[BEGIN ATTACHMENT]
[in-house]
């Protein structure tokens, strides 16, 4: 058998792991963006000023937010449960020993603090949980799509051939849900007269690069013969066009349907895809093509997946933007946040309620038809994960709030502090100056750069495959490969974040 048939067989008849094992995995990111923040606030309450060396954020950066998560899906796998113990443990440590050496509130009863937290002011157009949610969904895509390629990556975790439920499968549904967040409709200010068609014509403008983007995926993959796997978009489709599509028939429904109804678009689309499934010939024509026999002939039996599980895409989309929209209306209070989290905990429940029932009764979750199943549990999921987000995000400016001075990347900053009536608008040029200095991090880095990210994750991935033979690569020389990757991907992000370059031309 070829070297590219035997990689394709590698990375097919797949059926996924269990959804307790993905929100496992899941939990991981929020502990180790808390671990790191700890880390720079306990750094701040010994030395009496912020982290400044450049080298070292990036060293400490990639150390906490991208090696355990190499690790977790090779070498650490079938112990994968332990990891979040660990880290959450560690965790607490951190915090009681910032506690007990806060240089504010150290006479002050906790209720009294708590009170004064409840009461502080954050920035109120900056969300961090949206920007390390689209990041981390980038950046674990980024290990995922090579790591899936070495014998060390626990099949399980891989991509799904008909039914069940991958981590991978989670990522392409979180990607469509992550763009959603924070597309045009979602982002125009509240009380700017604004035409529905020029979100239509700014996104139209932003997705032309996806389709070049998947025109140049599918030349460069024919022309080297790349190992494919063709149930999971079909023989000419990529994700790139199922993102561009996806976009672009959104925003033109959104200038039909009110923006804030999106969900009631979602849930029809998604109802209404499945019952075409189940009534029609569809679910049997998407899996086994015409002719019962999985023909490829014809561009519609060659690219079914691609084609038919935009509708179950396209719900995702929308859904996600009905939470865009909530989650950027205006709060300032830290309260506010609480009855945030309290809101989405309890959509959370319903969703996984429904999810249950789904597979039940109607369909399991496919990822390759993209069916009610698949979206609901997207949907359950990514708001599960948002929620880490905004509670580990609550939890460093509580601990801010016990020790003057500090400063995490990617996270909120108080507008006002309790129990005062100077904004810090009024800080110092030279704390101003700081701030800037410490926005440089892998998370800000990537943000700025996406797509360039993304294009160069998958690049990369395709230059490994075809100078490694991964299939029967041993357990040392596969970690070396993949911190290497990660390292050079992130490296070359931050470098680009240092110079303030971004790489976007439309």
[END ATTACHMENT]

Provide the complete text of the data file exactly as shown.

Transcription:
[in-house]
């Protein structure tokens, strides 16, 4: 058998792991963006000023937010449960020993603090949980799509051939849900007269690069013969066009349907895809093509997946933007946040309620038809994960709030502090100056750069495959490969974040 048939067989008849094992995995990111923040606030309450060396954020950066998560899906796998113990443990440590050496509130009863937290002011157009949610969904895509390629990556975790439920499968549904967040409709200010068609014509403008983007995926993959796997978009489709599509028939429904109804678009689309499934010939024509026999002939039996599980895409989309929209209306209070989290905990429940029932009764979750199943549990999921987000995000400016001075990347900053009536608008040029200095991090880095990210994750991935033979690569020389990757991907992000370059031309 070829070297590219035997990689394709590698990375097919797949059926996924269990959804307790993905929100496992899941939990991981929020502990180790808390671990790191700890880390720079306990750094701040010994030395009496912020982290400044450049080298070292990036060293400490990639150390906490991208090696355990190499690790977790090779070498650490079938112990994968332990990891979040660990880290959450560690965790607490951190915090009681910032506690007990806060240089504010150290006479002050906790209720009294708590009170004064409840009461502080954050920035109120900056969300961090949206920007390390689209990041981390980038950046674990980024290990995922090579790591899936070495014998060390626990099949399980891989991509799904008909039914069940991958981590991978989670990522392409979180990607469509992550763009959603924070597309045009979602982002125009509240009380700017604004035409529905020029979100239509700014996104139209932003997705032309996806389709070049998947025109140049599918030349460069024919022309080297790349190992494919063709149930999971079909023989000419990529994700790139199922993102561009996806976009672009959104925003033109959104200038039909009110923006804030999106969900009631979602849930029809998604109802209404499945019952075409189940009534029609569809679910049997998407899996086994015409002719019962999985023909490829014809561009519609060659690219079914691609084609038919935009509708179950396209719900995702929308859904996600009905939470865009909530989650950027205006709060300032830290309260506010609480009855945030309290809101989405309890959509959370319903969703996984429904999810249950789904597979039940109607369909399991496919990822390759993209069916009610698949979206609901997207949907359950990514708001599960948002929620880490905004509670580990609550939890460093509580601990801010016990020790003057500090400063995490990617996270909120108080507008006002309790129990005062100077904004810090009024800080110092030279704390101003700081701030800037410490926005440089892998998370800000990537943000700025996406797509360039993304294009160069998958690049990369395709230059490994075809100078490694991964299939029967041993357990040392596969970690070396993949911190290497990660390292050079992130490296070359931050470098680009240092110079303030971004790489976007439309």